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August 14, 2004

Nebraska Invests Boldly In The Future

FROM THE CORNHUSKER STATE comes the latest installment of the incredible, impossible, implausible investment competition known as the college athletics arms race.

Borrowing a page from Oregon, Ohio State and Indiana, the University of Nebraska has broken ground on a $50 million project includes construction of a new indoor practice facility, a weight room, football locker room and offices for the football coaching staff and athletic administration.

Also, 6000 seats will be added to Memorial Stadium, pushing capacity to beyond 80,000. That will propel Nebraska’s stadium from 22nd on the list of college football stadiums to 19th, as they will leapfrog past stadiums of Texas, Florida State, Wisconsin and Cal-Berkeley.

And leapfrogging is precisely what the arms race is all about.

Fortunes have changed indeed for the Cornhuskers. From the heady 90s, when they won three national championships, Nebraska has drifted into a “mediocrity,” at least as defined by (over?)ambitious AD Steve Pederson.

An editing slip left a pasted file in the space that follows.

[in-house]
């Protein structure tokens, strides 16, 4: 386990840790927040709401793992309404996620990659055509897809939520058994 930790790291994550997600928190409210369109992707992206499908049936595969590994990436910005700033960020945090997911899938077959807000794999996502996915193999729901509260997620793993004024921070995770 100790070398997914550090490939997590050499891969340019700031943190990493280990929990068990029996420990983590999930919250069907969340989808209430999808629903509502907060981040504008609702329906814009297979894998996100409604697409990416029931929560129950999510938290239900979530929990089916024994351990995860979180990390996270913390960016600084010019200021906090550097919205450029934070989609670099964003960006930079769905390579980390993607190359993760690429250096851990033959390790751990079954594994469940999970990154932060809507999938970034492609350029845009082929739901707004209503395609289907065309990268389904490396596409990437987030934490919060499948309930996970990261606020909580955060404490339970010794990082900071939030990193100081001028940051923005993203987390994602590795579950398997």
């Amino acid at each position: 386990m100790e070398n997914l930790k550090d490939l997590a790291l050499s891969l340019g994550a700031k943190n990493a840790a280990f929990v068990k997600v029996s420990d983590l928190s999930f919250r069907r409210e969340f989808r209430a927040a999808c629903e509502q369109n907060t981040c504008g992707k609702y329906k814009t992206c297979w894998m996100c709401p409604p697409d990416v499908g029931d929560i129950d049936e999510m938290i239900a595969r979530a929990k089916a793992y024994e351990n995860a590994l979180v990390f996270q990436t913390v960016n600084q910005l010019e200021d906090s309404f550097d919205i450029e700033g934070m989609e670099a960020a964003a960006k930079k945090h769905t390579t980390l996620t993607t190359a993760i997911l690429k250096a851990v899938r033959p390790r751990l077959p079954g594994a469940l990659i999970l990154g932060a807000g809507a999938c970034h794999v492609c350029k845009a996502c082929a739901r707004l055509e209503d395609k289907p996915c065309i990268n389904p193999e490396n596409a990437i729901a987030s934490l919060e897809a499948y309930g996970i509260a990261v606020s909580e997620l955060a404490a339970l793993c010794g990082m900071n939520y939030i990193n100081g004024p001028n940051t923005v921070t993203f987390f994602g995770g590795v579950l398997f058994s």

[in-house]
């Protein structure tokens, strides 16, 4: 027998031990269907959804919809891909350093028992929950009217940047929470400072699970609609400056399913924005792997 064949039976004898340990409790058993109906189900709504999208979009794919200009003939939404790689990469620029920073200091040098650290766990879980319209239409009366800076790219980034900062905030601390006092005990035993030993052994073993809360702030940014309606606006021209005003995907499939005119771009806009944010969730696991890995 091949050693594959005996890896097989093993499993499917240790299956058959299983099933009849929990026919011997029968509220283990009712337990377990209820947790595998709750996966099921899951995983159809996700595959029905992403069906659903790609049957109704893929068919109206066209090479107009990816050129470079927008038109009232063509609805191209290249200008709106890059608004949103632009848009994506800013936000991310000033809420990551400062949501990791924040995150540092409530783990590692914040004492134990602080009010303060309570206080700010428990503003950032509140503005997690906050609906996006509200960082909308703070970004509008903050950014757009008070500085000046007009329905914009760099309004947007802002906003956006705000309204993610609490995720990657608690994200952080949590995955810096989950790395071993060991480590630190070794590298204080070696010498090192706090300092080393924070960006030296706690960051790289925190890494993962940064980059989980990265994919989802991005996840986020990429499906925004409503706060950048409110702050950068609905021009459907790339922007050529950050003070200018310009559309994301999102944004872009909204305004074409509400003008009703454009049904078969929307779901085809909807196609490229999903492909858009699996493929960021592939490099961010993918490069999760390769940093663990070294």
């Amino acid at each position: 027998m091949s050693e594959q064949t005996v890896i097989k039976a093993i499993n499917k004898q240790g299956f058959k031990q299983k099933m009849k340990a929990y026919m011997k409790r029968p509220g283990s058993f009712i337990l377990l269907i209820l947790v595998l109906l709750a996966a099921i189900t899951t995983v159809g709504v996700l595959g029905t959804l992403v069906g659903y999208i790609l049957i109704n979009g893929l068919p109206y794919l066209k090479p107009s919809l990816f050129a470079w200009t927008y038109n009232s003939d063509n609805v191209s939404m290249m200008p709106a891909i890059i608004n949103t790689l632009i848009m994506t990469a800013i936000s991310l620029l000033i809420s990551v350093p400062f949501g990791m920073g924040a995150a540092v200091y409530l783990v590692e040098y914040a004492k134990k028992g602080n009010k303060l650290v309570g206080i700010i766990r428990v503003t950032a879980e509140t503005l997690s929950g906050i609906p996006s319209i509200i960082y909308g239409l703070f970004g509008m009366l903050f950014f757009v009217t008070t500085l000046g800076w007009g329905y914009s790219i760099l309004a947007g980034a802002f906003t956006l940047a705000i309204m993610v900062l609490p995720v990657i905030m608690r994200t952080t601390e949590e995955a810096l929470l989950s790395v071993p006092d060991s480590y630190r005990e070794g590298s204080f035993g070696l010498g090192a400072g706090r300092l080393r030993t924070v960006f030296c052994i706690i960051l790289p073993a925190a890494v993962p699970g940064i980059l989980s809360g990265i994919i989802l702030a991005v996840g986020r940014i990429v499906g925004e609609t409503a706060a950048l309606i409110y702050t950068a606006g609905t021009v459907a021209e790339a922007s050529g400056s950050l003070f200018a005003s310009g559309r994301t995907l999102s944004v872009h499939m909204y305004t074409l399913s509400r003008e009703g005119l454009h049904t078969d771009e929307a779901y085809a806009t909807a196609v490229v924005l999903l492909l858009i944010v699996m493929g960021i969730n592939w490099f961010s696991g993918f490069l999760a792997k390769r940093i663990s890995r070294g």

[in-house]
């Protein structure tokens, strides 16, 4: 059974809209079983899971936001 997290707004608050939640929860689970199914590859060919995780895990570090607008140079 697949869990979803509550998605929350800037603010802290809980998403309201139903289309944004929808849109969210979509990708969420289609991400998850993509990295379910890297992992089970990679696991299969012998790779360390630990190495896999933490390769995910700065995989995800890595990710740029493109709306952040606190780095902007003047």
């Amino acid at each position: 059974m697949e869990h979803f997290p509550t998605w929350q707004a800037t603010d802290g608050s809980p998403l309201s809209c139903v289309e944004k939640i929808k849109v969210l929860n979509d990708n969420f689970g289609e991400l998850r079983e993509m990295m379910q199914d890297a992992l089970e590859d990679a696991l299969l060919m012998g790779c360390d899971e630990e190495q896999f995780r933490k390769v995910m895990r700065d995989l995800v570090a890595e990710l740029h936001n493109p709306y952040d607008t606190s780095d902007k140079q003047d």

It was just last year that Pederson proclaimed that NU’s 9-3 record was akin to “mediocrity,” and he proceeded to give the boot to head coach Frank Solich and seven of Solich's nine assistants.

In the recent Sports Illustrated rankings, Nebraska was slotted in way down at 21st. That’s a lot lower than the top five rankings that the school was accustomed to not long ago.

The expansion complex has been named the Tom and Nancy Osborne Athletic Complex, in honor of Nebraska’s long-time coaching legend (now a US congressman). Congressman Osborne said that while the race to build bigger and better facilities is a growing problem in collegiate athletics, it is "the nature of the beast right now. We have to keep up with other folks--so this will be very helpful."


It’s the nature of the beast “right now?” Seems like it has always been thus, and will remain thus for a long time to come.

(this 312 word excerpt—with accompanying commentary—was distilled from a 604 word article from the Lincoln [NB] Journal-Star of 8-13-04 and a 410 word article from The Daily Nebraskan of 8-12-04)